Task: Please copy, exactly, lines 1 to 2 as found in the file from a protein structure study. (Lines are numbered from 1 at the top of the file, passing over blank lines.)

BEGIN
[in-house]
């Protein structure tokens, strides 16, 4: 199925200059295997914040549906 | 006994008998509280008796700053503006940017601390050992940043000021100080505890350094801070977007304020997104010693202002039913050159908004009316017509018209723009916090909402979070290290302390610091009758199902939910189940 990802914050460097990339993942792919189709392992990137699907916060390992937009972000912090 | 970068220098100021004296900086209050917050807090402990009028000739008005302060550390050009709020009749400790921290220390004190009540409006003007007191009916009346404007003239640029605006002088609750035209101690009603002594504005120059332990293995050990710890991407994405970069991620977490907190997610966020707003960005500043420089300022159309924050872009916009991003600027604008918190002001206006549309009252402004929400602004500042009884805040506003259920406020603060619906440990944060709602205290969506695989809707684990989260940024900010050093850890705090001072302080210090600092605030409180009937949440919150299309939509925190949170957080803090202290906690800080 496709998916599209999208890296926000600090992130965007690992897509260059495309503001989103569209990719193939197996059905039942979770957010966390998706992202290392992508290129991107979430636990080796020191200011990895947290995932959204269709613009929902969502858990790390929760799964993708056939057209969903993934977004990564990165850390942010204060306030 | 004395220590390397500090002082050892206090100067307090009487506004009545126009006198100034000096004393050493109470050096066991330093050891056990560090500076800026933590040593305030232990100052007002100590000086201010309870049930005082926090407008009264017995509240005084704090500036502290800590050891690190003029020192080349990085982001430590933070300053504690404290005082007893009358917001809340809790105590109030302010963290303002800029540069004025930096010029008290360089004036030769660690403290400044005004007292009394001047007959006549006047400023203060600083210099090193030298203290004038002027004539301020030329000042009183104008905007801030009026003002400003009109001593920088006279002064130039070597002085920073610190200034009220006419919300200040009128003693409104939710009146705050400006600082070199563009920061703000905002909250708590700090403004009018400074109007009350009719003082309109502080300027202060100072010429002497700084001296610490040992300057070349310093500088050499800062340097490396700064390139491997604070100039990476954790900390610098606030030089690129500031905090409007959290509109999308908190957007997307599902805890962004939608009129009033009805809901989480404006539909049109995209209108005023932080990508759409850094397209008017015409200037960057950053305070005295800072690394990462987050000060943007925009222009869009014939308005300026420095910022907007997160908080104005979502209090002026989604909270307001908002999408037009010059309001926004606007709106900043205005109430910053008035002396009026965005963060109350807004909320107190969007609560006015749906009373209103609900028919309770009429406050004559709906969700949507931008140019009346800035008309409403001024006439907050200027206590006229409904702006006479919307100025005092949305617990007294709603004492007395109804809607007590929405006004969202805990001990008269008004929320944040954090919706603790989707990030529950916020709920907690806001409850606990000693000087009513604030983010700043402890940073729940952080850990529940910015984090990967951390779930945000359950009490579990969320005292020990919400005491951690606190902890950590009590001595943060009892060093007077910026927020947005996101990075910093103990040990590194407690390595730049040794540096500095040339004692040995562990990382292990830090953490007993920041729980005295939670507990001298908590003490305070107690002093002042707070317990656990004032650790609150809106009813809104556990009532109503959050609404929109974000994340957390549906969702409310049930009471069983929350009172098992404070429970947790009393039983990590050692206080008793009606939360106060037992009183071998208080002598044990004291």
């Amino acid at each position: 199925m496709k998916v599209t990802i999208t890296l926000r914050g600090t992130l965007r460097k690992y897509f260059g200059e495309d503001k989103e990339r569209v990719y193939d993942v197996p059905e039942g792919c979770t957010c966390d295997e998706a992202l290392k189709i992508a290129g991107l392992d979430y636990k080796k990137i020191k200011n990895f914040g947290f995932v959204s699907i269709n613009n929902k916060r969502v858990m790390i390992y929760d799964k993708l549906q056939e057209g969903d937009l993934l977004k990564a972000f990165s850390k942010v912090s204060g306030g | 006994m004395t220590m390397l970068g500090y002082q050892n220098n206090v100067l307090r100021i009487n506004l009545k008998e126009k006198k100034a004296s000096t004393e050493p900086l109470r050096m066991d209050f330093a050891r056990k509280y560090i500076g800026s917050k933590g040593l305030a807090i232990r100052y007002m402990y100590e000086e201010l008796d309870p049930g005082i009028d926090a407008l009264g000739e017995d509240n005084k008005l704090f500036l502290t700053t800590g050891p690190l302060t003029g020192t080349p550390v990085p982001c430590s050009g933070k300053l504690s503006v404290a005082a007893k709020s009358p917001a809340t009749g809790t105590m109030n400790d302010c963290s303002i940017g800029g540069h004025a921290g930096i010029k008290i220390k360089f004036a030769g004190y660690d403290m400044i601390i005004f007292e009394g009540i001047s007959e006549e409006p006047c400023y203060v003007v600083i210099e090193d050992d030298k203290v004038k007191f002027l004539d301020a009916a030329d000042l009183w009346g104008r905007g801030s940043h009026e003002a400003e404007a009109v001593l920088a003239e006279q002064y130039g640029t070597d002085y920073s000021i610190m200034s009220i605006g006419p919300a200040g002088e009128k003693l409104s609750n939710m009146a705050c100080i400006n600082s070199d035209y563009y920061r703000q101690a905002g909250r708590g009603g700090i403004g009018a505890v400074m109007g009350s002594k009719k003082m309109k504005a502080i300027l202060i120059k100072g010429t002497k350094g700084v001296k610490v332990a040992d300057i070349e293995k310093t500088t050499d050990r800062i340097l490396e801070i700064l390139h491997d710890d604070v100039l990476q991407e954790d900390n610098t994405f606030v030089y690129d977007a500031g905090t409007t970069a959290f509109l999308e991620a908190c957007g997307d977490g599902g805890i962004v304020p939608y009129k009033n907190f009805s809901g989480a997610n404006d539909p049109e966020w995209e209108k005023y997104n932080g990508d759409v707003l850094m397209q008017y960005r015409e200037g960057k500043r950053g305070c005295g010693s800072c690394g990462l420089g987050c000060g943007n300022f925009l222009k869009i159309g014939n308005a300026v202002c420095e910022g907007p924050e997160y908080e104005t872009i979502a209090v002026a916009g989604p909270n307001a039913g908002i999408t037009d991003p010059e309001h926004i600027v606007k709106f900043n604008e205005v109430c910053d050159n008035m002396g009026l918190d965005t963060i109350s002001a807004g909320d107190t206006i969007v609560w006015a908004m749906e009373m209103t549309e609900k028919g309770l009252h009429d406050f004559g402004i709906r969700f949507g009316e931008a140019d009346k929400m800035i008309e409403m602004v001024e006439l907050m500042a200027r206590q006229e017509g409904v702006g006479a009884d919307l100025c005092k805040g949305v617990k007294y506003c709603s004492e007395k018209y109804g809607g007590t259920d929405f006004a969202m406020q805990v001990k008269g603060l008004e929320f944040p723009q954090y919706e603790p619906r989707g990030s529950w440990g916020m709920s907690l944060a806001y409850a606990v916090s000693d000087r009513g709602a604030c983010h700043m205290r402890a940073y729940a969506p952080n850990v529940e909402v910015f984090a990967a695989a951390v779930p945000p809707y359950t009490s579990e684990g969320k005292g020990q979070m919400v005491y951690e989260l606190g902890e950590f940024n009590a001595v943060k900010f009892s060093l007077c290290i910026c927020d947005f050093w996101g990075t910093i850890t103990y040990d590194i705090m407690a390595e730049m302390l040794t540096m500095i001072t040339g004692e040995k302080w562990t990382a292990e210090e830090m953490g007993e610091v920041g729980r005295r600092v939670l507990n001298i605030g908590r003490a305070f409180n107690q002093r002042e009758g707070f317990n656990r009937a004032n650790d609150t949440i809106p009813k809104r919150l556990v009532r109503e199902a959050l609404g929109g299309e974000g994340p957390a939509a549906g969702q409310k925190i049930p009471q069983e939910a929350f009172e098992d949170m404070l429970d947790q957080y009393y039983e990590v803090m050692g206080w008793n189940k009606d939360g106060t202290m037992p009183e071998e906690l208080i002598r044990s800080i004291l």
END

[in-house]
């Protein structure tokens, strides 16, 4: 199925200059295997914040549906 | 006994008998509280008796700053503006940017601390050992940043000021100080505890350094801070977007304020997104010693202002039913050159908004009316017509018209723009916090909402979070290290302390610091009758199902939910189940 990802914050460097990339993942792919189709392992990137699907916060390992937009972000912090 | 970068220098100021004296900086209050917050807090402990009028000739008005302060550390050009709020009749400790921290220390004190009540409006003007007191009916009346404007003239640029605006002088609750035209101690009603002594504005120059332990293995050990710890991407994405970069991620977490907190997610966020707003960005500043420089300022159309924050872009916009991003600027604008918190002001206006549309009252402004929400602004500042009884805040506003259920406020603060619906440990944060709602205290969506695989809707684990989260940024900010050093850890705090001072302080210090600092605030409180009937949440919150299309939509925190949170957080803090202290906690800080 496709998916599209999208890296926000600090992130965007690992897509260059495309503001989103569209990719193939197996059905039942979770957010966390998706992202290392992508290129991107979430636990080796020191200011990895947290995932959204269709613009929902969502858990790390929760799964993708056939057209969903993934977004990564990165850390942010204060306030 | 004395220590390397500090002082050892206090100067307090009487506004009545126009006198100034000096004393050493109470050096066991330093050891056990560090500076800026933590040593305030232990100052007002100590000086201010309870049930005082926090407008009264017995509240005084704090500036502290800590050891690190003029020192080349990085982001430590933070300053504690404290005082007893009358917001809340809790105590109030302010963290303002800029540069004025930096010029008290360089004036030769660690403290400044005004007292009394001047007959006549006047400023203060600083210099090193030298203290004038002027004539301020030329000042009183104008905007801030009026003002400003009109001593920088006279002064130039070597002085920073610190200034009220006419919300200040009128003693409104939710009146705050400006600082070199563009920061703000905002909250708590700090403004009018400074109007009350009719003082309109502080300027202060100072010429002497700084001296610490040992300057070349310093500088050499800062340097490396700064390139491997604070100039990476954790900390610098606030030089690129500031905090409007959290509109999308908190957007997307599902805890962004939608009129009033009805809901989480404006539909049109995209209108005023932080990508759409850094397209008017015409200037960057950053305070005295800072690394990462987050000060943007925009222009869009014939308005300026420095910022907007997160908080104005979502209090002026989604909270307001908002999408037009010059309001926004606007709106900043205005109430910053008035002396009026965005963060109350807004909320107190969007609560006015749906009373209103609900028919309770009429406050004559709906969700949507931008140019009346800035008309409403001024006439907050200027206590006229409904702006006479919307100025005092949305617990007294709603004492007395109804809607007590929405006004969202805990001990008269008004929320944040954090919706603790989707990030529950916020709920907690806001409850606990000693000087009513604030983010700043402890940073729940952080850990529940910015984090990967951390779930945000359950009490579990969320005292020990919400005491951690606190902890950590009590001595943060009892060093007077910026927020947005996101990075910093103990040990590194407690390595730049040794540096500095040339004692040995562990990382292990830090953490007993920041729980005295939670507990001298908590003490305070107690002093002042707070317990656990004032650790609150809106009813809104556990009532109503959050609404929109974000994340957390549906969702409310049930009471069983929350009172098992404070429970947790009393039983990590050692206080008793009606939360106060037992009183071998208080002598044990004291």